The Second Precept is directed against taking anything without the rightful owner’s consent. Employees undertake not to help themselves to workplace materials or take extended coffee breaks, for example. Likewise, business owners undertake not to give their customers short measures and not to underpay their employees. According to my understanding, finding a coin on the pavement and keeping it would also breach this precept. The examples cited may sound trivial in comparison to the cases of deliberate fraud and property theft that are reported with depressing regularity in various news media. However, having consistently practiced this broader and stricter interpretation of the Second Precept I can honestly say it really does help in cultivating awareness of greedy attachments and it really does help in developing the compassion necessary to treat others as one would hope to be treated.
3. Abrahmacariya veramani sikkhapadam samadiyamiI
I undertake the precept to refrain from sexual activity.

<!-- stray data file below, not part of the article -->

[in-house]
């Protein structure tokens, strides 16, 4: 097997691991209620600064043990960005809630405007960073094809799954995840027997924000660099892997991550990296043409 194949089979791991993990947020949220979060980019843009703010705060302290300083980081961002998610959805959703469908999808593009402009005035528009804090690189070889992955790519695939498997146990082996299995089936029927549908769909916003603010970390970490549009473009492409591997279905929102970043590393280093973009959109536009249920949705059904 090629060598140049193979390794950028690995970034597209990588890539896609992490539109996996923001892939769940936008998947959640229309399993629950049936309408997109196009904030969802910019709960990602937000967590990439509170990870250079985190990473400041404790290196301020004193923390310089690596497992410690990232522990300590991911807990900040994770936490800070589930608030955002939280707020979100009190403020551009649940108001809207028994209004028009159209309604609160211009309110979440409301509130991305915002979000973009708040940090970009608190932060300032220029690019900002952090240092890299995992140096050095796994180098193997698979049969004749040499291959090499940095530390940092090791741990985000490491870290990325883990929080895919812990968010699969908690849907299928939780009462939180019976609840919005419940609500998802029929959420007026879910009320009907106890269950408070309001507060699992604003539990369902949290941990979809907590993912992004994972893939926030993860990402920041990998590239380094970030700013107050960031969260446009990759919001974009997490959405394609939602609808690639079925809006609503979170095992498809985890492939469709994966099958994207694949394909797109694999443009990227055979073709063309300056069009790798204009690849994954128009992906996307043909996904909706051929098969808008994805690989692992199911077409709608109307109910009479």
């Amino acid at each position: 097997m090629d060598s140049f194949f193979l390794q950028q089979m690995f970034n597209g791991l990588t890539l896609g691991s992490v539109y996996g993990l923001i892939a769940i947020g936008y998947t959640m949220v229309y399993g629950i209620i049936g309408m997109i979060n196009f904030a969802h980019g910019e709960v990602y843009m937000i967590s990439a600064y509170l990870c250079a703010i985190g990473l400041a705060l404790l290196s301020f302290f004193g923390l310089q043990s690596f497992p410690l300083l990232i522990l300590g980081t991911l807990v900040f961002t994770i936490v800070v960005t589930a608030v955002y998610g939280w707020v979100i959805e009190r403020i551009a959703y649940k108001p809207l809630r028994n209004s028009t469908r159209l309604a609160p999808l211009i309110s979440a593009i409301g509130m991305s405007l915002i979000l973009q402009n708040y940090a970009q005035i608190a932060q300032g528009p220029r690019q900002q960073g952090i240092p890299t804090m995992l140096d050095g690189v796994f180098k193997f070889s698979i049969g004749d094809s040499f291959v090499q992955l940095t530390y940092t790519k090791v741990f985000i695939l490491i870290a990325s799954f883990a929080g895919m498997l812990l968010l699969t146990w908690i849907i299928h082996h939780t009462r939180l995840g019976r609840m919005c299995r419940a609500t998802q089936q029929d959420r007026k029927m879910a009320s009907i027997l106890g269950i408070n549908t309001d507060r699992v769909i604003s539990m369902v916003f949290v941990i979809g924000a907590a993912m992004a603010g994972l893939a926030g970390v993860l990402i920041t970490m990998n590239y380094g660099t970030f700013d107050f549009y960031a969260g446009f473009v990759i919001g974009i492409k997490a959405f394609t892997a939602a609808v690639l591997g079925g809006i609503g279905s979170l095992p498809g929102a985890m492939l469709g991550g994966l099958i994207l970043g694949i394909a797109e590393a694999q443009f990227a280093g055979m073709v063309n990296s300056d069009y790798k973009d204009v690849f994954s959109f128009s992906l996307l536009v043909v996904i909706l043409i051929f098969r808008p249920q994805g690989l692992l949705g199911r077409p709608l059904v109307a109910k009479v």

The more familiar and less strict precept of refraining from ‘sexual misconduct’ (i.e. sexual behaviour likely to result in marital disharmony or harm to self and others) is extended to the renunciation of all sexual activity whether it be socially acceptable or otherwise. It is important to realise that this stricter Third Precept is not founded on the idea that sexuality is inherently sinful; rather, attachment to sensuality is seen as a major obstacle to enlightenment, and the stricter precept is an acknowledgement that sexually active meditators are unlikely to abandon this most powerful hindrance. Choosing to remain celibate for twenty four hours or even a few days can be very instructive and is unlikely to be a problem for meditators who are serious about developing their practice.
4. Musavada veramani sikkhapadam samadiyami
I undertake the precept to refrain from incorrect speech.
Of all the precepts, refraining from incorrect speech is the one I have personally found most difficult to uphold. One should always avoid cursing, arguments and idle chatter and the Fourth Precept is an undertaking to practice gentle speech that is true, meaningful, in accordance with Dhamma and intended to promote harmony. However, when undertaking the Eight Precepts one should also practice solitude and refrain from reading newspapers and magazines or listening to radio and TV broadcasts that are likely to disturb the mind or distract it away from meditation. In my experience, even reading Dhamma books or listening to Dhamma recordings can be misused as an escape from boredom and restlessness during prolonged quietness.